WED 2-22-06 EDITORIAL >> Rewriting History
Anyone who could do that makes a good argument for being governor of Arkansas, although the state government does not have a problem with deficits. The state government never runs deficits because it can’t. But we could use that kind of savvy in the chief executive’s office, couldn’t we?
The trouble is, Hutchinson’s ac-count doesn’t square with history.
Here, exactly, is what he said, according to the account in the Arkansas Democrat Gazette:
“When I went to Congress in 1997, we had a $200 billion deficit. We had deficits as far as you could see in the future and we hadn’t had tax cuts in 16 years. Well, we wanted to enact tax cuts to spur our economy on, to put more trust and confidence and money in the entrepreneurs of our country. We did that, and people said you’ll never be able to pay for the needs and address the problems of the deficit. Well, we enacted tax cuts and balanced the budget three years ahead of time and reduced that $200 billion and balanced the budget.”
The Rotarians surely wondered: “Wait, balanced budgets? Isn’t the country running mammoth deficits now, and aren’t they projected for ‘as far as you can see in the future’? And haven’t the same Republicans been in charge of government?”
But we’re getting ahead of ourselves. Hutchinson’s first error was claiming that the United States ran a $200 billion deficit in 1997. The deficit that year was only $21.9 billion, the smallest one since 1974. The tax cuts that Hutchinson spoke of were enacted at the end of July, two months before the fiscal year ended. The deficits, which peaked at $290 billion in President George H.W. Bush’s last year, had been going down by big leaps every year afterward, starting after the tough budget package (spending cuts and tax increases for the well-to-do) that President Clinton pushed through Congress in the spring of 1993. By July 1997, the government had finally turned the corner and was running in the black. Fiscal 1998, which began Oct. 1, 1997, produced the first surplus since 1969 and the largest one in history. By 2000, Clinton’s last year as president, the surplus hit $236 billion.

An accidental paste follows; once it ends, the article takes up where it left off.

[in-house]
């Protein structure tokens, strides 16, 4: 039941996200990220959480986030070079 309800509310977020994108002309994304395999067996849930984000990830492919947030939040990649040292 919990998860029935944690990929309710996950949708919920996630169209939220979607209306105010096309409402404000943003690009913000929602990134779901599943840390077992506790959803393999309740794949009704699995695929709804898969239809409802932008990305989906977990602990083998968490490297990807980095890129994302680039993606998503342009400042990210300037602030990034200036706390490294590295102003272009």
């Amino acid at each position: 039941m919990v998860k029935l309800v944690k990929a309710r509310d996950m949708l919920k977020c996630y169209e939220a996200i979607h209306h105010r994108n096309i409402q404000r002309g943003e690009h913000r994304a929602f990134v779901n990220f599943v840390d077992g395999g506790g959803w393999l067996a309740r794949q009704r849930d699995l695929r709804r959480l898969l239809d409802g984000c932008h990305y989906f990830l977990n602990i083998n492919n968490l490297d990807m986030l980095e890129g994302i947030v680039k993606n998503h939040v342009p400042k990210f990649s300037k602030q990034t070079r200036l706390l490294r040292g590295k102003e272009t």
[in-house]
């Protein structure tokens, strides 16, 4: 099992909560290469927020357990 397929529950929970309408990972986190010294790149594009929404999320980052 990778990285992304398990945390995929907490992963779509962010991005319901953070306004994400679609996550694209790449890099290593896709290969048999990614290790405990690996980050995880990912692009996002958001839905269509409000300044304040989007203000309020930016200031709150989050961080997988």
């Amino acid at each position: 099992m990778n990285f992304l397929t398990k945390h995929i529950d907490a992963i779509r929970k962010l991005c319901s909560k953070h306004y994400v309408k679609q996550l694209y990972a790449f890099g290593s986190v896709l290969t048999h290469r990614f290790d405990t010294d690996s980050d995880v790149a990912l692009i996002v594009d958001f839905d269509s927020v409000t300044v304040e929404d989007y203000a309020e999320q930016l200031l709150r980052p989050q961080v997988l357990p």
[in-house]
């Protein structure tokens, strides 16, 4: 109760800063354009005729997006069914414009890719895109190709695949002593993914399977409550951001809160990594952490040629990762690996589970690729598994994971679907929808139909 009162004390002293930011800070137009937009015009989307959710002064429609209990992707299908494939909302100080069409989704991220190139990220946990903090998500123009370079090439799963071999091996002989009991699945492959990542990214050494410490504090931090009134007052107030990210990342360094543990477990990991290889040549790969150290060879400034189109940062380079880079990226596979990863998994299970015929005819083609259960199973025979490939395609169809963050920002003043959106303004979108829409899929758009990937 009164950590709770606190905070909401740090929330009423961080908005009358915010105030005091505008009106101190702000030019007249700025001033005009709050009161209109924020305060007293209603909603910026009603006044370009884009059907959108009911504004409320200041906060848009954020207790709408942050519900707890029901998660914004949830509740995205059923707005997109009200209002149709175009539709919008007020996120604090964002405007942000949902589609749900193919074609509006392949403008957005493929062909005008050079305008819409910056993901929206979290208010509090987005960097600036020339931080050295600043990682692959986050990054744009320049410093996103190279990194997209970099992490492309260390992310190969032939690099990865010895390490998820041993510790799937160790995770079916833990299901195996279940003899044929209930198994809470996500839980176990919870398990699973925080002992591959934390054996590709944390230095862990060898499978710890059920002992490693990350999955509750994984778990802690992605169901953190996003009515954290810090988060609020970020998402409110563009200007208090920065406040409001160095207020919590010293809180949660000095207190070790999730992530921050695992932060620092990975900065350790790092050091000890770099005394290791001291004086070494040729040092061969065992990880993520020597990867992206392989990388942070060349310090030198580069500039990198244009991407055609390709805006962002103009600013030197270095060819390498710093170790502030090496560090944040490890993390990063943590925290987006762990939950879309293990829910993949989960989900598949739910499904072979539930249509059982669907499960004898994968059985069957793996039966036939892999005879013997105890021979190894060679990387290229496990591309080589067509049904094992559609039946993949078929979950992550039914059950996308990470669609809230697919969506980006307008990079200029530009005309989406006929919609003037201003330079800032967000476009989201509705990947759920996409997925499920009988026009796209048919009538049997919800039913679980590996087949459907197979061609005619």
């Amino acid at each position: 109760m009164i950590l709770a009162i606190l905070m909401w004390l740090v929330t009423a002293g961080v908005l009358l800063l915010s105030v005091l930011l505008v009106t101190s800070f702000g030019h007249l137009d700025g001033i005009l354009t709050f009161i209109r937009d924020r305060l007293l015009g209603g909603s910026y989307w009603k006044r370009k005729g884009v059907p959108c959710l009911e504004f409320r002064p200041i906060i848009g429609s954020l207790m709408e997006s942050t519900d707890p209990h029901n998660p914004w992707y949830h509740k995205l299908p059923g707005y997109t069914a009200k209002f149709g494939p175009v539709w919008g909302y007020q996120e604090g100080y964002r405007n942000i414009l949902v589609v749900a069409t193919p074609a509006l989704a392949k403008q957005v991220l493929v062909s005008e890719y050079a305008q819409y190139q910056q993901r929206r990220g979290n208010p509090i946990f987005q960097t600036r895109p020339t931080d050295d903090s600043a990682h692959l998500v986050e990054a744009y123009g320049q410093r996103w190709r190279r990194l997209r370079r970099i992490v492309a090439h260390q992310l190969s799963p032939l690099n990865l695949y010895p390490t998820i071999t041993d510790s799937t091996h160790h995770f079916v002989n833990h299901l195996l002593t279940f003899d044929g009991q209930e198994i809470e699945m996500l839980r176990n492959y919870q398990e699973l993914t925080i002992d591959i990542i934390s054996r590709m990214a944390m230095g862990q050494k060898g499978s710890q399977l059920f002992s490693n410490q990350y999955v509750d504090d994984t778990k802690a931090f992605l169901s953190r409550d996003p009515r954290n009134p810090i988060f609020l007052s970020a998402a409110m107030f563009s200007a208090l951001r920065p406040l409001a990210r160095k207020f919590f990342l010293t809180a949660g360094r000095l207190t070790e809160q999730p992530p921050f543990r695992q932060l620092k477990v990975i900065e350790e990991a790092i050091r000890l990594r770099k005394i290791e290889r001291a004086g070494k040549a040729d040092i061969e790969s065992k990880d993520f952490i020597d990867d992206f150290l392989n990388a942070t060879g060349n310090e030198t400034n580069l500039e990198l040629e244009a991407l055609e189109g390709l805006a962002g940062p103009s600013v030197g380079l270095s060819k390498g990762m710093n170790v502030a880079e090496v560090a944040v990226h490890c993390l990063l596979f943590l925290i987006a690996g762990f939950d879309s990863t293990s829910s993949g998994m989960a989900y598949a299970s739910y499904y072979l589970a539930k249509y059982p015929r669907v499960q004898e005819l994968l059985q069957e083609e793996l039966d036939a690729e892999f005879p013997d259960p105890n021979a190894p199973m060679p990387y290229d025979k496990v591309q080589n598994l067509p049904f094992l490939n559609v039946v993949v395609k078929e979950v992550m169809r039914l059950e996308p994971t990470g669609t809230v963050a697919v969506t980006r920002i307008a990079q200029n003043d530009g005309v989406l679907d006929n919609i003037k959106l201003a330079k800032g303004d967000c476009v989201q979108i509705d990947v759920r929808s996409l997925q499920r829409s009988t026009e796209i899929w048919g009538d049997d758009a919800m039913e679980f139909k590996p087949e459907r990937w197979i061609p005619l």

Hutchinson later said he was not saying that the deficit was exactly $200 billion in 1997. He meant that there were forecasts back then that all the deficits combined over the next five years could total $200 billion.
His point, nevertheless, was that the tax cuts the Republicans put through in 1997 ended deficit spending and caused a big economic surge that produced balanced budgets and surpluses. Supply-side theorists may believe that, but it is nonsense. The tax cuts for the wealthy were phased in over several years and their full impact was not supposed to occur until 2002.
The package also included smaller tax cuts for the middle class that Clinton insisted upon, major non-defense spending cuts and a costly new children’s health-insurance program that Clinton demanded. By 2002, President Bush and Hutchinson and his colleagues had adopted a new tax-cut program and the nation was running annual deficits again that dwarfed those of the halcyon Reagan-Bush days.
If easing taxes on investors’ earnings a little in 1997 produced such wonders, why did even bigger tax cuts for the same people in 2001, 2002 and 2003 lead to staggering deficits, job losses and a sluggish economy? And can we expect the tax cuts that he promises as governor (he has mentioned one: a tax loophole for energy-using manufacturers) to be as fruitful?
He will get to those questions maybe if the Rotarians will invite him back.